Tuesday, July 26, 2011

Stop and Smell the Zinnias

The garden is so colorful at this time of year. A profusion of orange cosmos covers a five-foot area, makes a sharp right turn at the fence, and continues down several more feet before tapering off in a bed of almost-blooming marigolds.

Cosmos make fabulous bouquets. I've been combining them with dill and queen anne's lace in mason jars all over the house. The dill makes the air delightfully spicy.

Next to another patch of cosmos, my phlox is blooming nicely. I've got lavender...

...and white. Bees and butterflies love it!

My rose of sharon bush is ready to burst into blossom. The flowers are big, floppy, and ungainly, but I do like these tidy little conical blossoms that cover the bush every morning.

The queen anne's lace is glorious...

...and my russian sage is drawing bees from all over the city!

Even my oriental lilies have bloomed. I like to cut off the blossom heads and place them in tiny, three-inch vases. I've got them scattered all over the house, too.

Of course, I have my zinnia hedges, which by now are nearly 8 feet long and four feet wide. They're so easy to grow and each year I plow up more and more yard for them. Someday they'll have a very important place in my cottage garden!

It's easy to give them a quick glance and take pleasure in the beautiful flowers, just as they are.

Each one is so unique.

But sometimes, I like to get a little closer. The other day, I brought out a garden mat and burrowed into one of the hedges. The sun was out and the bees hummed steadily. It was very pleasant, and I felt perfectly happy there, waiting and watching. At first I just saw the insects on top of the flowers, like this honey bee.

But I waited patiently, and soon my eyes adjusted to a smaller world. Before long, I saw a tiny crab spider in one of the zinnia blossoms. Crab spiders don't build webs, although they can spin thin "drop lines" to help them move from flower to flower. They prefer to lie in wait and ambush insects that visit the flower for pollen.

What at first I thought was a discolored petal moved and became a shield bug. Shield bugs, so named for their distinctive shape, are common in gardens. They are plant feeders, and release a noxious odor when handled. I made sure to give him plenty of space.

Little gnats and flies soon returned to the zinnia leaves all around my head. Each one is so unique and interesting, but I despair of ever learning their identities. There are so many of them.

To my surprise, I saw several small praying mantises motionless beneath flower heads. Despite all the mantises that left the oothecas this spring, I have only seen one or two full-grown ones in the yard, and I thought they'd been picked off by birds. But no, they're just experts at not being seen. Like the crab spiders, they wait patiently for an insect to visit the flower, and then pounce.

Two flies found this zinnia stalk a perfect place to mate.

This fly has the most beautifully patterned eyes! Amazing!

I stayed outside for about an hour. The little creatures became used to me and crept out of their hiding spaces, and I watched them scurry about. What a nice, peaceful way to spend a morning!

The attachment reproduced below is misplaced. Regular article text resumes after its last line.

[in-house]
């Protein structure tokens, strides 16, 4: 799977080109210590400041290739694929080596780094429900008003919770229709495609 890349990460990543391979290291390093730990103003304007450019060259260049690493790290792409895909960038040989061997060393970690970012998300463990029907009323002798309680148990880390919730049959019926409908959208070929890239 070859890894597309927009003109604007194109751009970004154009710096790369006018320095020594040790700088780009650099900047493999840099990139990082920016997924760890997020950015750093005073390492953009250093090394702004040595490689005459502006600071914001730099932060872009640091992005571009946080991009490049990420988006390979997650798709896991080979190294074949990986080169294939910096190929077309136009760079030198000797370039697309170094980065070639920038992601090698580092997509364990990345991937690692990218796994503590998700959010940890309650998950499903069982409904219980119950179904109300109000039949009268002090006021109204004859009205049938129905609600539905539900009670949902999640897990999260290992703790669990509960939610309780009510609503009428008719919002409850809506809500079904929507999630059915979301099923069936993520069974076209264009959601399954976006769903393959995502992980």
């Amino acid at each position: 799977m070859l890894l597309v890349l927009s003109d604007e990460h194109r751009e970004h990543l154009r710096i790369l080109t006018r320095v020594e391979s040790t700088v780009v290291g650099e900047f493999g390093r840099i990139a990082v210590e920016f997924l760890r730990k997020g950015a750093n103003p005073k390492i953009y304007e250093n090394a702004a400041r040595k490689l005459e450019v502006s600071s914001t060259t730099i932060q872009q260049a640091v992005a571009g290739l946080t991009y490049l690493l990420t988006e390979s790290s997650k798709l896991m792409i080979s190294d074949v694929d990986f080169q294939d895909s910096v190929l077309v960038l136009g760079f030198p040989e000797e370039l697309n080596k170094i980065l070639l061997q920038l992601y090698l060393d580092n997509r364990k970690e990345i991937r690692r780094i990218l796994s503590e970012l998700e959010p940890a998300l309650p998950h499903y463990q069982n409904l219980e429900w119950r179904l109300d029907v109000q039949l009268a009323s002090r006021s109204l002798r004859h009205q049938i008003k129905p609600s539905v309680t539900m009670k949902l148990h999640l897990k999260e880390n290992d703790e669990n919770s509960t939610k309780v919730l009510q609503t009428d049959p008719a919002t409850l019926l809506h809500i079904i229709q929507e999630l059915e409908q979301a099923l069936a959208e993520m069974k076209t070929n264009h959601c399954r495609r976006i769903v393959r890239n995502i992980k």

Inside, things are a little more sedate.

I finished a knitting project recently, a cardigan for a friend's daughter. It's Kate Davies' Mini Manu and I learned several new techniques...

...such as pleating. Kate has an adult version of this cardigan that I might cast on for someday!

I decided to embroider some tiny flowers below the pleats, to match the vintage buttons I found. Pretty cute!

A few weeks ago, I bought some clearance bakeware at JoAnn Fabrics. I normally don't like to bake with this rubbery material, but you couldn't beat the price. So, I became the proud owner of a mini loaf pan.

I knew just the recipe for its maiden voyage!

Lemon Fruit Yogurt Loaf
From Smitten Kitchen
Makes 4 loaves

1 1/2 cups white flour
2 teaspoons baking powder
1/2 teaspoon salt
1 cup yogurt - vanilla or plain
1 cup + 1 tablespoon sugar
3 eggs
2 teaspoons lemon zest
1/2 teaspoon vanilla
1/2 cup vegetable oil
1 1/2 cup fruit (blueberries, blackberries, raspberries, etc.)
1/3 cup lemon juice

Preheat your oven to 350 degrees. Grease your mini loaf pan. Sift your flour, baking powder, and salt into a bowl. In a separate bowl, mix together the yogurt, 1 cup of sugar, eggs, lemon zest, vanilla, and oil. Gradually add the flour mixture to this wet mixture, and then mix in the fruit. If you're concerned about your fruit being untidy and discoloring the batter, you can always mix it with a little flour before folding it carefully into the batter.

Pour into mini loaf pan and bake for 30 - 35 minutes, until golden.


You're not done yet! Mix the remaining tablespoon of sugar with the lemon juice and warm until sugar has dissolved. Once your loaves have rested for about 10 minutes, poke some holes in their tops and drizzle the sugar/lemon juice mixture over them.

These are so moist and delicious...probably one of the best dessert breads I've ever had. The nice thing about these mini loaves, too, is that they're easy to tie up with fabric and give to friends.

I hope you'll give some away soon. Have a great week!


  1. Thanks for the pictures of the gardens and the bugs! So fascinating!

  2. Thanks, I'm glad you like them!

  3. Lovely pics! Its always refreshing to see garden photos! love the mini-manu. I love the adult version a lot too..

  4. Thanks! It's on my list of cardigans to knit someday! :)